These doubts became acute for those like Michael Burke and Frank Wisner, who were responsible for running early infiltration operations into communist Eastern Europe. The known failures of these missions, be it parachuting anti-communist commandos into Albania, landing agents by sea into the Baltics, running partisan teams in Poland or the Ukraine, were such that no-one to this day can be sure that any of these missions yielded anything worthwhile. Burke himself estimated that over half the commandos he had dispatched into Albania ended up dead or captured. Those that survived were more than likely to have been compromised and ‘played back’, so adept was the Soviet KGB, and its East European appendages, at trapping and turning agents.
Despite the failures, Wisner attested to the ‘mindless momentum’ that often saw such fruitless operations continue even though the likely odds were known. The CIA’s freewheeling approach meant that a junior officer with a pet project could work their way around more seasoned, and cautious, supervisors. Sichel recalls the sheer bureaucratic complexity and amateurishness that prevailed. Shutting down poorly performing or clearly compromised operations was inordinately difficult. With so many agents on the payroll, it became difficult to drop them for fear they would defect and betray everyone else. Far easier to let dead-end missions limp on.
The futility of it all seemed increasingly obvious. Anderson suggests we should forget the idea of a secret agent sneaking through the forests to spy on some hidden Soviet missile base. The entire Soviet bloc was battened down by systems of internal passports and travel permits, while security perimeters often began dozens, sometimes hundreds, of miles from the installations themselves. No western intelligence-gathering agent was ever going to get anywhere near them. So what were the operations for? No one really knew.
Such questions were even more acute with respect to those who were infiltrated to stir up rebellion against communist rule in Eastern Europe: what would happen if these underground movements were successful? What support from the West would be forthcoming? The answer had been delivered with the popular uprisings in East Germany in 1953 and Hungary in 1956: none whatsoever. For the Eisenhower administration, the uprisings merely validated the belief that the Soviet empire was crumbling, which justified even more (useless) covert operations.
Often the four protagonists consoled themselves that they were merely foot-soldiers in a great moral contest, and that there were better minds in Washington working out how all these events would play-out on the geo-strategic chessboard. But utimately, each came to realise that there was no synchronisation of operations and no thought-through planning. They came to believe that operations were haphazard at best and, at worst, an exercise in cynical opportunism. Those in the American foreign policy bureaucracy, like the Secretary of State John Foster Dulles, didn’t care about moral principles. They were happy to trade lives for propaganda points and wished only to create more situations where this happened. According to veteran CIA officer Miles Copeland, the Agency was the equivalent of an arsonist-fireman that would seek fires to put out, ‘even if we had to light them ourselves’.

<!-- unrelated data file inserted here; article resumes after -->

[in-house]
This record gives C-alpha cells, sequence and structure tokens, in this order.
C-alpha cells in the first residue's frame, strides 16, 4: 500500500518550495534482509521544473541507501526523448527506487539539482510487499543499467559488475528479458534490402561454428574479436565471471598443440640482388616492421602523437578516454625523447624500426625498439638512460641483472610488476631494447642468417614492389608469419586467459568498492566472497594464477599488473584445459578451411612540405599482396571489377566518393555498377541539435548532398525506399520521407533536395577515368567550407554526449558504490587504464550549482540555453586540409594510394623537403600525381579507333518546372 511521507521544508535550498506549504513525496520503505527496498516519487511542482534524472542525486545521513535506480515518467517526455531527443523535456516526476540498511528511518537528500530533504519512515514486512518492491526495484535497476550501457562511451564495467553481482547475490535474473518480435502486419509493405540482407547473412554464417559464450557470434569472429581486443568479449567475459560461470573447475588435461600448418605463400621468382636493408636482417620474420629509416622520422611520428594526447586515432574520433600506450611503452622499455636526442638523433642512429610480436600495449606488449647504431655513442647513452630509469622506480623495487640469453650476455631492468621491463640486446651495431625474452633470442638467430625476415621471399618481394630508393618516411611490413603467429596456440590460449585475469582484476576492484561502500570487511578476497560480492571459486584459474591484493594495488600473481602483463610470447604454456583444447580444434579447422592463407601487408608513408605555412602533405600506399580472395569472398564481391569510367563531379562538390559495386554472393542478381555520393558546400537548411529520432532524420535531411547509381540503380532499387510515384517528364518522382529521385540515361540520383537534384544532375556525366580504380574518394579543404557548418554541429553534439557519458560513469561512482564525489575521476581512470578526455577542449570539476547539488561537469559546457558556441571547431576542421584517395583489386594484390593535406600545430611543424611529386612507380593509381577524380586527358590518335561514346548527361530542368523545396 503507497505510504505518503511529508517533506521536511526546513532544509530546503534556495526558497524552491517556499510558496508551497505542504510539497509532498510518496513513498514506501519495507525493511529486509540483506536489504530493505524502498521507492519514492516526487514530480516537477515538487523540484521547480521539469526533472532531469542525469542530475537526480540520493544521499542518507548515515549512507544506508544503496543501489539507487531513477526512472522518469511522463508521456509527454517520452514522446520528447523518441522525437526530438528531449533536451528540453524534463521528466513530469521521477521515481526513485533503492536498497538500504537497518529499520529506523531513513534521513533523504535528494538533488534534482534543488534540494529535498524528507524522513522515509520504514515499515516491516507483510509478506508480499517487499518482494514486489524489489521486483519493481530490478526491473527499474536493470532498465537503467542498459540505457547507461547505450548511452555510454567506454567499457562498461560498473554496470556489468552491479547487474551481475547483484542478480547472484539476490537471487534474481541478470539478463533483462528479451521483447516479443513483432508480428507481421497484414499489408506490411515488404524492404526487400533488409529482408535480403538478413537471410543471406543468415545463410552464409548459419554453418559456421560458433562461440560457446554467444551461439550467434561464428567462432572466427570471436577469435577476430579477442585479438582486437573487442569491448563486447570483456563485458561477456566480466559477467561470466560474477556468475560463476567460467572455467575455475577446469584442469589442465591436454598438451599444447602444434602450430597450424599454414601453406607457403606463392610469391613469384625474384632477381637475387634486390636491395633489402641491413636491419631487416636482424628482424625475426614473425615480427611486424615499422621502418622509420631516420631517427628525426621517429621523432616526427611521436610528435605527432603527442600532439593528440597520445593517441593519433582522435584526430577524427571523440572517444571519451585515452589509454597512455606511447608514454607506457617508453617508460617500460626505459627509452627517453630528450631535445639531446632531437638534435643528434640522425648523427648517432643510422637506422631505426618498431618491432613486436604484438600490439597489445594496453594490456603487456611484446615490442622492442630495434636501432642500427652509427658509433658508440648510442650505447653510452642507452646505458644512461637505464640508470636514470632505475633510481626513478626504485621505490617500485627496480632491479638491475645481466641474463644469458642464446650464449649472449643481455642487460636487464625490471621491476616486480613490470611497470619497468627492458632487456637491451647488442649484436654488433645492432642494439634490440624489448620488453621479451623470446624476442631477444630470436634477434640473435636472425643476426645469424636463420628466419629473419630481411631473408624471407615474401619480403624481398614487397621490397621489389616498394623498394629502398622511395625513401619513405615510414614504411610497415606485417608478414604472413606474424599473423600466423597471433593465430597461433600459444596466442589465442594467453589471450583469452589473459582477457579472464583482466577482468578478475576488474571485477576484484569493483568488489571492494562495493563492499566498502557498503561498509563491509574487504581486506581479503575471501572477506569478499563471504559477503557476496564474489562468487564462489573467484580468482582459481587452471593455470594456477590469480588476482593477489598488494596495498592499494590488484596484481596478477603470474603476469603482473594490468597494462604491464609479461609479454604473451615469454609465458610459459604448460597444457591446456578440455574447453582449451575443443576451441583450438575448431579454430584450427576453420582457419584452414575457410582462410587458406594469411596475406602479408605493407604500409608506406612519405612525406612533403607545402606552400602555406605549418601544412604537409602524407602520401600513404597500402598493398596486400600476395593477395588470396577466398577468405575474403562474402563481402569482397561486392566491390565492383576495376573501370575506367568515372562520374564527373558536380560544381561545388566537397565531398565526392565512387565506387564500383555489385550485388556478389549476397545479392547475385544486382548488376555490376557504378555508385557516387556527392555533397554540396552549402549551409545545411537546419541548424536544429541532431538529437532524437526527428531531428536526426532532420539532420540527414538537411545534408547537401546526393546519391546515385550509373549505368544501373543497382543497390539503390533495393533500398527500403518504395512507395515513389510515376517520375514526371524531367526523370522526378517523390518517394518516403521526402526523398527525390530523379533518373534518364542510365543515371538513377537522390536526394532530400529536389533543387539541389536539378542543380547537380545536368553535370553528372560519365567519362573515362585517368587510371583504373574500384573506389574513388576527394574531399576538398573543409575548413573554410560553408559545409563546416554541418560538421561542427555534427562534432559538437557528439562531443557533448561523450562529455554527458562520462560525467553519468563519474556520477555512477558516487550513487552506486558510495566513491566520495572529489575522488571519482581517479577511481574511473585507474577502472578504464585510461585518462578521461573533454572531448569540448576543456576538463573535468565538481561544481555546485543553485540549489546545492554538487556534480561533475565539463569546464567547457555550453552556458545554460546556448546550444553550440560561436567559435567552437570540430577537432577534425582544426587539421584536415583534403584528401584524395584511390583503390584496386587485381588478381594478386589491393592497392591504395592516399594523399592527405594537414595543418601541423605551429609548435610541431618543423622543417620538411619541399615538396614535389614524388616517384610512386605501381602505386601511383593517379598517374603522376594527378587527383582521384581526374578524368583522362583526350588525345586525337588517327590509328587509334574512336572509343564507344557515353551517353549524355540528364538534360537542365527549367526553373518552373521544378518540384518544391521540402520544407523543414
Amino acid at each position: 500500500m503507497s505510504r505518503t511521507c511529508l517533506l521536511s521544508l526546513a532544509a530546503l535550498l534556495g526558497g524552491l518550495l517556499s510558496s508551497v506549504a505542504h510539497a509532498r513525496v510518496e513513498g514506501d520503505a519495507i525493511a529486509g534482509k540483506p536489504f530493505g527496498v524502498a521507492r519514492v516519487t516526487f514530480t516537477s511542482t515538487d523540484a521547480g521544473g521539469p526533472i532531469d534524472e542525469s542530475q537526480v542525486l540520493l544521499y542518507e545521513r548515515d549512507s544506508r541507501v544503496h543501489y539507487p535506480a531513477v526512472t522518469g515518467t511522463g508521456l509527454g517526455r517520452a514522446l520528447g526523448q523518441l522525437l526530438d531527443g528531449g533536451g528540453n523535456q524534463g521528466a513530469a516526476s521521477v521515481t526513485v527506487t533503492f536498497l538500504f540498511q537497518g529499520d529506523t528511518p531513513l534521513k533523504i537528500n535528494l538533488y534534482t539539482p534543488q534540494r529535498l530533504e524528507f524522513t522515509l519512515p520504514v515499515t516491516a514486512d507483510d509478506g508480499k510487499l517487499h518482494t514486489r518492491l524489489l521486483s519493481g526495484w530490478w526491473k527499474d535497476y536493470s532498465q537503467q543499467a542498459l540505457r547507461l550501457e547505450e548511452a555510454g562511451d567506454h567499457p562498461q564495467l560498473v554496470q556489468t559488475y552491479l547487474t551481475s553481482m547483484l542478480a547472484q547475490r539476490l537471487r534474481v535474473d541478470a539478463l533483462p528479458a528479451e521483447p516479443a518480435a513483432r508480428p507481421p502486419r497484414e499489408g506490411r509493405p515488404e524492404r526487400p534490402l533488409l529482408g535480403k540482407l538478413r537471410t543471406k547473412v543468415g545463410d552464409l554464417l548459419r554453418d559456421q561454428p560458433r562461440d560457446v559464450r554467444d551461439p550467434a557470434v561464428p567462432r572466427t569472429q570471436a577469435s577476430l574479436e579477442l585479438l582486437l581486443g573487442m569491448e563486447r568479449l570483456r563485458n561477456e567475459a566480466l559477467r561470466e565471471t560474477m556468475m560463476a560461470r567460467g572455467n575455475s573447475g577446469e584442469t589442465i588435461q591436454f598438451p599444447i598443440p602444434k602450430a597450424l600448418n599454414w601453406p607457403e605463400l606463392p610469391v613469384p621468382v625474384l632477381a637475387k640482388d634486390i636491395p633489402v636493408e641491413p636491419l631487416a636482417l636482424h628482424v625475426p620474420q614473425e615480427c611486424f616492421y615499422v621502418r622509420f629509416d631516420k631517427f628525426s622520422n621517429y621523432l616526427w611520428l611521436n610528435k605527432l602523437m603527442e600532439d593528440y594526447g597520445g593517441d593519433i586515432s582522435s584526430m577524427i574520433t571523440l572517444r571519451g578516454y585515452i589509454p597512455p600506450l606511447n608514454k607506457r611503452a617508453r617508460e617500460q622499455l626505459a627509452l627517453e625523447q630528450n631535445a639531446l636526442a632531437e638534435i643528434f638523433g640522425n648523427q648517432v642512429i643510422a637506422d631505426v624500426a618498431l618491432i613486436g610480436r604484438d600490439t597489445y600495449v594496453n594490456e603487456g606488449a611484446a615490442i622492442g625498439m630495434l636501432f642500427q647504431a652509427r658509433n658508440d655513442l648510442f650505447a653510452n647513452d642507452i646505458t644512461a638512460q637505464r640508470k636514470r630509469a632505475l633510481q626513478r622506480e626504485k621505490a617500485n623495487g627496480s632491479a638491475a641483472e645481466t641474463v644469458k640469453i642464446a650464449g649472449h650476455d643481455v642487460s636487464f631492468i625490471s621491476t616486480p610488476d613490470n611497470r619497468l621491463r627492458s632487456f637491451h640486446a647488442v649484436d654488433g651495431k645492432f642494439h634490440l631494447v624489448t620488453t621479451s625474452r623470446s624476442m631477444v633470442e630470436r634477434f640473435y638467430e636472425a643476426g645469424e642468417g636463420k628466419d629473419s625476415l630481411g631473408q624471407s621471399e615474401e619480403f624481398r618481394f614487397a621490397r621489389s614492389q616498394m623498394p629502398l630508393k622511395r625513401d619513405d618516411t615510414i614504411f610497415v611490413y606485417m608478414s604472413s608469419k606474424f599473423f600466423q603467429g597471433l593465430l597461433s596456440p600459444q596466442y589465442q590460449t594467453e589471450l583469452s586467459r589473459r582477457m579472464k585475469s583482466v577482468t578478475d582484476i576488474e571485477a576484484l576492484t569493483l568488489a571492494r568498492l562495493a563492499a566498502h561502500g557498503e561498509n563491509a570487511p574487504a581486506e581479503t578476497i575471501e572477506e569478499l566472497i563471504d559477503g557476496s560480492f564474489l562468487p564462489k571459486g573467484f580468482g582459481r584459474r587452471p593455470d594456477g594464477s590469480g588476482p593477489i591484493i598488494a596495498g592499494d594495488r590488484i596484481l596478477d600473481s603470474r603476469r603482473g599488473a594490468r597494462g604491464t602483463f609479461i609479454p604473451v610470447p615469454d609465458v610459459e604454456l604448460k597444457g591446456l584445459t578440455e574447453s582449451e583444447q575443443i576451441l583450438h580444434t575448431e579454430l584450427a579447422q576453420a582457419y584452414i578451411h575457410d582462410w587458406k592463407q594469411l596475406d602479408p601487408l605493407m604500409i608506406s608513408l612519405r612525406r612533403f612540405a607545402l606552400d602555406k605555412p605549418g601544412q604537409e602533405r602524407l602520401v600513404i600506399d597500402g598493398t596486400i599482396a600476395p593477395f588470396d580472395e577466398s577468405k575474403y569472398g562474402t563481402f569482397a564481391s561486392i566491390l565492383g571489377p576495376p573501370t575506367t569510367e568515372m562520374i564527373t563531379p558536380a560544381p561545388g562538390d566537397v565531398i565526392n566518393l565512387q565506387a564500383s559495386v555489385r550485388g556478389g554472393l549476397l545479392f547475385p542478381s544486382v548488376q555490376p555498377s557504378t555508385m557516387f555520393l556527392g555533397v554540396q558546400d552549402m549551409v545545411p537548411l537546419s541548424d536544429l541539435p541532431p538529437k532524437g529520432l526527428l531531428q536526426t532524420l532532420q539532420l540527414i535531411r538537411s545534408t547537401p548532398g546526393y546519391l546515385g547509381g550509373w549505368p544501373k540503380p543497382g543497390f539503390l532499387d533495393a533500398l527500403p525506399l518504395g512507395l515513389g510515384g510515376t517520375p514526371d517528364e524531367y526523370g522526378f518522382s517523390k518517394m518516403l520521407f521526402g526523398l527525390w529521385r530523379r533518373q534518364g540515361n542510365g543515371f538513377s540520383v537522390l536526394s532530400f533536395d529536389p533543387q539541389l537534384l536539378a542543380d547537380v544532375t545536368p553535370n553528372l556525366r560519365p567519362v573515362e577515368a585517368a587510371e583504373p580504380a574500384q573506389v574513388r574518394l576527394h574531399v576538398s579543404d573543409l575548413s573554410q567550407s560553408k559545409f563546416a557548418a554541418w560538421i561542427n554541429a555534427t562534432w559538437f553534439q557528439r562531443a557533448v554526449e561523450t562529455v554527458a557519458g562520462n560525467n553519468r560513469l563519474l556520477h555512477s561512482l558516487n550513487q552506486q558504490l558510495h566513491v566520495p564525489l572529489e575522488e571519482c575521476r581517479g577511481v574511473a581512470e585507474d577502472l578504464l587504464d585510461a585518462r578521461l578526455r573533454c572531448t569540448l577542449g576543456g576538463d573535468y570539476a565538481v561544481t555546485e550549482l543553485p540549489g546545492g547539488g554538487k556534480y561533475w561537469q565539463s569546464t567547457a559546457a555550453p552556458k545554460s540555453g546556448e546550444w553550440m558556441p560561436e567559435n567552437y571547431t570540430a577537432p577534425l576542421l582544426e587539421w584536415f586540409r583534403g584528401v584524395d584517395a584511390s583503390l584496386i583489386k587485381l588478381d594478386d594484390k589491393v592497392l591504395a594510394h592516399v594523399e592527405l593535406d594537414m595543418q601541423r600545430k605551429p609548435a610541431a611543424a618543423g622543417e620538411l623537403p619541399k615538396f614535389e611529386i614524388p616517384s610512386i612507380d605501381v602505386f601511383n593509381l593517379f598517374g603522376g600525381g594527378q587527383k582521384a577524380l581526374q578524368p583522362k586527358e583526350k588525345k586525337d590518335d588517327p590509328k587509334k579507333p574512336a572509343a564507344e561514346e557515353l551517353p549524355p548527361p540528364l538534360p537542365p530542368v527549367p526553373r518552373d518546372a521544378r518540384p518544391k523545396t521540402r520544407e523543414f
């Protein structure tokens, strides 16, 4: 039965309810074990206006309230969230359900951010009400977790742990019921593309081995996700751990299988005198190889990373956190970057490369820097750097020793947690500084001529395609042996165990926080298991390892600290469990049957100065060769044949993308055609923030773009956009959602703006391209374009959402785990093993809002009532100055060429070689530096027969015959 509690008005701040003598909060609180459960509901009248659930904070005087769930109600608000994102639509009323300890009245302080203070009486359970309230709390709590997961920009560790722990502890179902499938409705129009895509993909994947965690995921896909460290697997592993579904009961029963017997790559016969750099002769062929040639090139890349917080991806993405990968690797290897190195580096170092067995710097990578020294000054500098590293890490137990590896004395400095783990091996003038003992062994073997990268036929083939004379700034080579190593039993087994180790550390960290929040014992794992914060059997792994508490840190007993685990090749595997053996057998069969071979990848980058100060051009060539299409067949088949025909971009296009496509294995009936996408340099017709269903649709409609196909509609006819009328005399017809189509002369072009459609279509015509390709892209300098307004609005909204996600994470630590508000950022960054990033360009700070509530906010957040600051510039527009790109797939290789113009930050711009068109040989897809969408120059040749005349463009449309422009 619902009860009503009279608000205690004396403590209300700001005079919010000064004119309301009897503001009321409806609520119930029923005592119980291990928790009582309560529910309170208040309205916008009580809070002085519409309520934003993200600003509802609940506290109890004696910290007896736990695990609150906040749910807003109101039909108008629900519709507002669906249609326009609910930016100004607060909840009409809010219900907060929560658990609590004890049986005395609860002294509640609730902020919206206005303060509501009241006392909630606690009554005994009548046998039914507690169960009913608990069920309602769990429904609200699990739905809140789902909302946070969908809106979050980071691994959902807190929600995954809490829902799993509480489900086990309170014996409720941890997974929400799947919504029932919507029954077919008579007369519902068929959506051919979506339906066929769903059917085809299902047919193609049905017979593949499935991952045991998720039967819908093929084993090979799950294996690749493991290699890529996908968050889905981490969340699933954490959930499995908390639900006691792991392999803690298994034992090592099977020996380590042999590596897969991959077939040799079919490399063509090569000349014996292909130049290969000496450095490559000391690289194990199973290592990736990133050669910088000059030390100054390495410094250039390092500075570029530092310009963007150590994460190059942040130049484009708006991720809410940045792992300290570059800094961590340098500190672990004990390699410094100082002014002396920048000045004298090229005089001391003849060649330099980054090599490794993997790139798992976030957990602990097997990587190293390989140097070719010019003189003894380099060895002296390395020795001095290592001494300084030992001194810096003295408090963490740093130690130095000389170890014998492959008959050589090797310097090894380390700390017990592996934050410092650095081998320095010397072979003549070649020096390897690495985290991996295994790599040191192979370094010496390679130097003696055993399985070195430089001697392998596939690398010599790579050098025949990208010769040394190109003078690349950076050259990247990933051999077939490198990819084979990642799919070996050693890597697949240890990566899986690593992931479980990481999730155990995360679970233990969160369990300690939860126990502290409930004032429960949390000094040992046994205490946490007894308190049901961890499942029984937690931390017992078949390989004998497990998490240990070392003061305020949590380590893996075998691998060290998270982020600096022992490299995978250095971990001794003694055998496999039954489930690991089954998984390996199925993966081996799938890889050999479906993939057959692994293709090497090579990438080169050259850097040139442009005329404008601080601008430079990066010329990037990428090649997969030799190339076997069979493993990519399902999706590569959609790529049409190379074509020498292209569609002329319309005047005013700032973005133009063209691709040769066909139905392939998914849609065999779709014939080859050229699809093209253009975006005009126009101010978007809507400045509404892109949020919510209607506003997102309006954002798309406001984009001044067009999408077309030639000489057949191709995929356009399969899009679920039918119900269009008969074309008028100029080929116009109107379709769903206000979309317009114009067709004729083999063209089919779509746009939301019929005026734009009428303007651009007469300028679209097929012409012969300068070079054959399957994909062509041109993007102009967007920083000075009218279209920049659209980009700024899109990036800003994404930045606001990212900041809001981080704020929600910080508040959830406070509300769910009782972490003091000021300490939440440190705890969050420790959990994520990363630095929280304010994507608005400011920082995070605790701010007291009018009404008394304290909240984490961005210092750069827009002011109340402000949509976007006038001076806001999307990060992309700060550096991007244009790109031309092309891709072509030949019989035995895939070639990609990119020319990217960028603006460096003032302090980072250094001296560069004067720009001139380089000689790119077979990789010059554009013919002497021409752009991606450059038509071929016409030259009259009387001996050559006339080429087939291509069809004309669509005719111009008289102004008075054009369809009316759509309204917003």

Through bureaucratic self-perpetuation, the U.S. became addicted to covert operations and interfering in the affairs of other states. Furthermore, during this era, U.S. administrations learnt the pleasing lesson that in contrast to the ‘dreary stasis’ in Eastern Europe displacing uncongenial regimes in Latin America, the Middle East and Asia was far easier. Working through proxy forces, the intelligence services could bolster regimes it regarded as allies and get rid of those it did not. Facilitating the overthrow of the Mossadegh government in Iran in 1953 and installing the monarchical rule of the Shah provided the initial proof of concept. Sponsoring the coup against Guatemalan President Jacobo Árbenz in 1954 was rated another ‘success’, as was Landsdale’s manoeuvring to install Ngo Dinh Diem as the premier of South Vietnam.
Few, if any, of these regime-change operations forestalled communist take-overs. The governments in Iran and Guatemala were not Soviet stooges, or in danger of falling into the communist orbit. They were democratically elected administrations that were inconvenient to U.S./Western commercial interests. In the ideologically charged atmosphere of the Cold War, however, there was no room for ambiguity. Non-aligned countries were seen as dupes of the Soviet Union in the ultimate clash between good and evil. The overall result, Anderson observes, was the erosion of the U.S.’s moral standing and ‘the extinguishing of whatever claim to a higher degree of honor or altruism it still enjoyed. It was the final laying bare of the myth of America as the herald of freedom’.
Anderson’s damning verdict is that the U.S. had no one to blame but itself. It had chosen dictatorships over democracy. It had supported France in quelling anti-colonial resistance in Southeast Asia. It had compiled hit lists of awkward foreign leaders to be removed, sometimes assassinated. It promoted the rhetoric of freeing the ‘enslaved peoples’ in Eastern Europe while doing nothing to support them on the few occasions that they were courageous enough to rise-up. It missed opportunities to lower the temperature of superpower confrontation, especially in the wake of Khruschchev’s efforts to de-Stalinise the USSR. It had institutionalised a system that was to lead to countless other proxy wars, coups, death-squads, and tragedies. All the while, at home, it instantiated a bureaucracy that was willing to spy on its own population.